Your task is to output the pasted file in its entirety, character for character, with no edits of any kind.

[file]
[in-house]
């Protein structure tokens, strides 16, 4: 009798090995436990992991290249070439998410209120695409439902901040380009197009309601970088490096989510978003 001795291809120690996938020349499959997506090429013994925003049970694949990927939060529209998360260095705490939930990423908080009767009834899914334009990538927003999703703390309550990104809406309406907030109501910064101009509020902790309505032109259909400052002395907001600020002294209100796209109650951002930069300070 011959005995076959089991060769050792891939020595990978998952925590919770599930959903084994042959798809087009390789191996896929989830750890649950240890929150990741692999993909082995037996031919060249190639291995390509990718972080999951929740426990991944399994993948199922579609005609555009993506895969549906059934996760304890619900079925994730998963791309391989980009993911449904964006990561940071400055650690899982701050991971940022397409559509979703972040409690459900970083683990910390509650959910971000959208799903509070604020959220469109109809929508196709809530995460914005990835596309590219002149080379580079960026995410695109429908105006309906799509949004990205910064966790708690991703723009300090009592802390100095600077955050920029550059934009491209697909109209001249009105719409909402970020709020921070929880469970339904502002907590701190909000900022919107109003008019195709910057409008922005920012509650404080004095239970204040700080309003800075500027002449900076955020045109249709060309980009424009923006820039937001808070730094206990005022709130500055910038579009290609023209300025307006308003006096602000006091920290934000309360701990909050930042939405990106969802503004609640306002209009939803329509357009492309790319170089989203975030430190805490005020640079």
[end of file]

[in-house]
């Protein structure tokens, strides 16, 4: 009798090995436990992991290249070439998410209120695409439902901040380009197009309601970088490096989510978003 001795291809120690996938020349499959997506090429013994925003049970694949990927939060529209998360260095705490939930990423908080009767009834899914334009990538927003999703703390309550990104809406309406907030109501910064101009509020902790309505032109259909400052002395907001600020002294209100796209109650951002930069300070 011959005995076959089991060769050792891939020595990978998952925590919770599930959903084994042959798809087009390789191996896929989830750890649950240890929150990741692999993909082995037996031919060249190639291995390509990718972080999951929740426990991944399994993948199922579609005609555009993506895969549906059934996760304890619900079925994730998963791309391989980009993911449904964006990561940071400055650690899982701050991971940022397409559509979703972040409690459900970083683990910390509650959910971000959208799903509070604020959220469109109809929508196709809530995460914005990835596309590219002149080379580079960026995410695109429908105006309906799509949004990205910064966790708690991703723009300090009592802390100095600077955050920029550059934009491209697909109209001249009105719409909402970020709020921070929880469970339904502002907590701190909000900022919107109003008019195709910057409008922005920012509650404080004095239970204040700080309003800075500027002449900076955020045109249709060309980009424009923006820039937001808070730094206990005022709130500055910038579009290609023209300025307006308003006096602000006091920290934000309360701990909050930042939405990106969802503004609640306002209009939803329509357009492309790319170089989203975030430190805490005020640079």